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Introduction & Background
The availability of digital footprints data have provided new and invaluable opportunities for personality psychologists. One way to study individual differences with digital footprints data is through the lens of entropy, which is a measure of the degree of randomness of a probabilistic system. When applied to individual behaviour, entropy captures how predictable an individual’s (e.g., shopping) pattern of behaviour is over time.
In this study, we proposed that entropy can be conceptualised as a proxy measure of Openness, a Big Five personality trait. We further studied entropy’s associations with external behavioural outcome, namely the voting outcomes of the 2016 EU ‘Brexit’ referendum in the UK. This referendum asked UK citizens whether the UK should stay in the EU (vote Remain) or leave the EU (vote Leave). It has been demonstrated that Leave (or ‘Brexit’) vote was heavily influenced by attitudes towards immigration which is associated with values of being less ‘open’ to other cultures, and therefore we expected that entropy – or tendency to try new things – would be associated positively with voting Remain.
Objectives & Approach
With a massive data set (20,550,952 customers) provided by a large UK retail chain over a period of 2 years, we computed aggregated entropy for the Local Authority Districts (LADs). Further we investigated the relationships between entropy and personality traits, as well as between entropy and the referendum outcomes, at geographically aggregated levels.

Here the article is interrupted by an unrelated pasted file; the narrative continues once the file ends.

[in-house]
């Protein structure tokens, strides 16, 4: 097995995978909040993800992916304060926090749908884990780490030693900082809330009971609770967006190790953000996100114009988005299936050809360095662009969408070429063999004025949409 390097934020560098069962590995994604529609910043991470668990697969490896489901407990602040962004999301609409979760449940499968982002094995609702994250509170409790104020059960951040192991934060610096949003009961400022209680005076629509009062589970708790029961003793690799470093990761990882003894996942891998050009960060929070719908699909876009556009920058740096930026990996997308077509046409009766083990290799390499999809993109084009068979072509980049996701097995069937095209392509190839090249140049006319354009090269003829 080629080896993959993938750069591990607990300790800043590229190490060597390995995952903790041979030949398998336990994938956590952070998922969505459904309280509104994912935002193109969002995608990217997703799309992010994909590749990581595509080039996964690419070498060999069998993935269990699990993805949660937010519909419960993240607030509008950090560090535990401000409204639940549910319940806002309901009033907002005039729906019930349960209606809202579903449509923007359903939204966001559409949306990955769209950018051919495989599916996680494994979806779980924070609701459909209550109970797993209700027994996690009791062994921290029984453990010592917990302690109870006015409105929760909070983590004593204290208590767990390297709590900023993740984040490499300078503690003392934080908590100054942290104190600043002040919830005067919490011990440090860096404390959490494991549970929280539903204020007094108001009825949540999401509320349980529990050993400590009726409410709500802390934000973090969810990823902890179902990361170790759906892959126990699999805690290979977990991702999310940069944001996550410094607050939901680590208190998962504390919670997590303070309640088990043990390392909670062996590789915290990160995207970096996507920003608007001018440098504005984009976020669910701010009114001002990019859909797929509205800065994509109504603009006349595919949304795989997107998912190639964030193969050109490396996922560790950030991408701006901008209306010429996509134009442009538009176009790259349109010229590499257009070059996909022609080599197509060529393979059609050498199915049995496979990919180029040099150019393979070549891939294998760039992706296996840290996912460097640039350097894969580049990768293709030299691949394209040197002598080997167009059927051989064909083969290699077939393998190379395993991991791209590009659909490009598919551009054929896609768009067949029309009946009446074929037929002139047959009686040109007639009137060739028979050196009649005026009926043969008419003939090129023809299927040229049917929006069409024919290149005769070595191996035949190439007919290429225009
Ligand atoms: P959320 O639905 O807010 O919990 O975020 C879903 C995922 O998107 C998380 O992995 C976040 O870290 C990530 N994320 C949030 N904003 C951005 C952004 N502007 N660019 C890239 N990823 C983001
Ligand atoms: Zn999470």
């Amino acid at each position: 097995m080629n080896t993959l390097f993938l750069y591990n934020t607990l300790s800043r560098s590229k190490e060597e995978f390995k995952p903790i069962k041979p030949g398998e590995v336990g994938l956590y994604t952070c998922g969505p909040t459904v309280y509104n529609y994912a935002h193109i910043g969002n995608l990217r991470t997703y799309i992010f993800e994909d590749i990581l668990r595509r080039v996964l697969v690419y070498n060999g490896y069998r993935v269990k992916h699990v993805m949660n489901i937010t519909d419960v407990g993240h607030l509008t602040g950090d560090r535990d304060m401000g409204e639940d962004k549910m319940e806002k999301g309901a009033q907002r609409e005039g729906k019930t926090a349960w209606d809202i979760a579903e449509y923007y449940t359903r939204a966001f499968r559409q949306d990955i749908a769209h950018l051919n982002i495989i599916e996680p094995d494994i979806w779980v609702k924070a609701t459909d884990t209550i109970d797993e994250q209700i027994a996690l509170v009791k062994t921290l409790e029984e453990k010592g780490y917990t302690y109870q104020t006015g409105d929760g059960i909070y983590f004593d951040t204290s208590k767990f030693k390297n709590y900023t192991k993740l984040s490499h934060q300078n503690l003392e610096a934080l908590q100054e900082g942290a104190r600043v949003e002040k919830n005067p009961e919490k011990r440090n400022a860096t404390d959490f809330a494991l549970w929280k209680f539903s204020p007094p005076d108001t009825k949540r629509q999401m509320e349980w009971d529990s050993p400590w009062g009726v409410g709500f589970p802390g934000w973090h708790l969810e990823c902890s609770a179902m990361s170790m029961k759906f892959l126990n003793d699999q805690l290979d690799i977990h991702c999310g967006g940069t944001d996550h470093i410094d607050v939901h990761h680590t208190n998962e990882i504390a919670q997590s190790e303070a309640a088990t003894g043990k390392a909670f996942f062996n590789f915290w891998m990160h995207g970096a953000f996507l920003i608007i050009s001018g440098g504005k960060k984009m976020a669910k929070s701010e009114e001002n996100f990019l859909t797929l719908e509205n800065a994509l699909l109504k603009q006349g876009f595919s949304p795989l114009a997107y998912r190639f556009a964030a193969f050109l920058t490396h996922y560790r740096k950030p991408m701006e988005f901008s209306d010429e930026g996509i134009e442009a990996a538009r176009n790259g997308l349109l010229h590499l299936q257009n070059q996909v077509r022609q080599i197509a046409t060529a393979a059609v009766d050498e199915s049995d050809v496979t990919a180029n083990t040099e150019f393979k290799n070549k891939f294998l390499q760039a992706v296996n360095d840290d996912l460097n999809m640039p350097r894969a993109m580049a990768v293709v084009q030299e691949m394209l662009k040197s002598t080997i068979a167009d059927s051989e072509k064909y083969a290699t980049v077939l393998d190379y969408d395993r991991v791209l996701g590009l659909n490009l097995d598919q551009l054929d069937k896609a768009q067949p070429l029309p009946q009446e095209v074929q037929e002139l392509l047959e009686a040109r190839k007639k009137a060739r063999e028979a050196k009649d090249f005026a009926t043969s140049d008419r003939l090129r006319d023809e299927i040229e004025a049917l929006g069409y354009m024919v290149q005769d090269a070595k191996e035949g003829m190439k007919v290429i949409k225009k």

Relevance to Digital Footprints
This study brought together digital footprints data with external sources. This study also identified population level insights by examining personality traits and their utility in predicting sociopolitical outcomes.
Results of a linear regression model showed strong evidence supporting a positive relationship between entropy and Openness (b = 0.30, t = 3.30, p = .001), and a negative relationship between entropy and Neuroticism (b = -0.48, t = -3.53, p < .001).
Further, entropy was associated with outcomes of the EU referendum in each LAD. Results of another linear regression model showed strong evidence supporting a positive relationship between the percentage of Remain votes and entropy (b = 0.28, t = 4.80, p < .001).
Conclusions & Implications
The relationship between Big Five trait Openness and entropy provided support that personality can be inferred from digital footprints data such as shopping history records. The positive relationship between entropy and the proportion of Remain vote demonstrated that people who are more open to new experiences voted Remain. Our findings have broader implications showing that it is possible to find associations between personality traits extrapolated from shopping data and real-world choices.
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